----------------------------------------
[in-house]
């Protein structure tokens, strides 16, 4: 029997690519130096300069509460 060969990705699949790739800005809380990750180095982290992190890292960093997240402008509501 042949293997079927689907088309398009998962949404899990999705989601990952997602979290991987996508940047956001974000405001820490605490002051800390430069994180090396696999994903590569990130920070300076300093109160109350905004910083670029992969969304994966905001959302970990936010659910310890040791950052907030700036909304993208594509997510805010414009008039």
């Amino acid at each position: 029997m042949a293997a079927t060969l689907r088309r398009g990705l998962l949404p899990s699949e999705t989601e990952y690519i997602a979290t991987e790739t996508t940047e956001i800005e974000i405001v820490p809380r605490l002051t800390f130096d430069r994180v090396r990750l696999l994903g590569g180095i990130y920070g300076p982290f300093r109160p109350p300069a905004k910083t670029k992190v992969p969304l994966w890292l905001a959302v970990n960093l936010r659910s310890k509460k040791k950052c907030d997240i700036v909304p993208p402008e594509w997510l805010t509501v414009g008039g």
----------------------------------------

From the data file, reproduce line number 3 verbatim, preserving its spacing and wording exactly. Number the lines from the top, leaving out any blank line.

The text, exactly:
């Amino acid at each position: 029997m042949a293997a079927t060969l689907r088309r398009g990705l998962l949404p899990s699949e999705t989601e990952y690519i997602a979290t991987e790739t996508t940047e956001i800005e974000i405001v820490p809380r605490l002051t800390f130096d430069r994180v090396r990750l696999l994903g590569g180095i990130y920070g300076p982290f300093r109160p109350p300069a905004k910083t670029k992190v992969p969304l994966w890292l905001a959302v970990n960093l936010r659910s310890k509460k040791k950052c907030d997240i700036v909304p993208p402008e594509w997510l805010t509501v414009g008039g």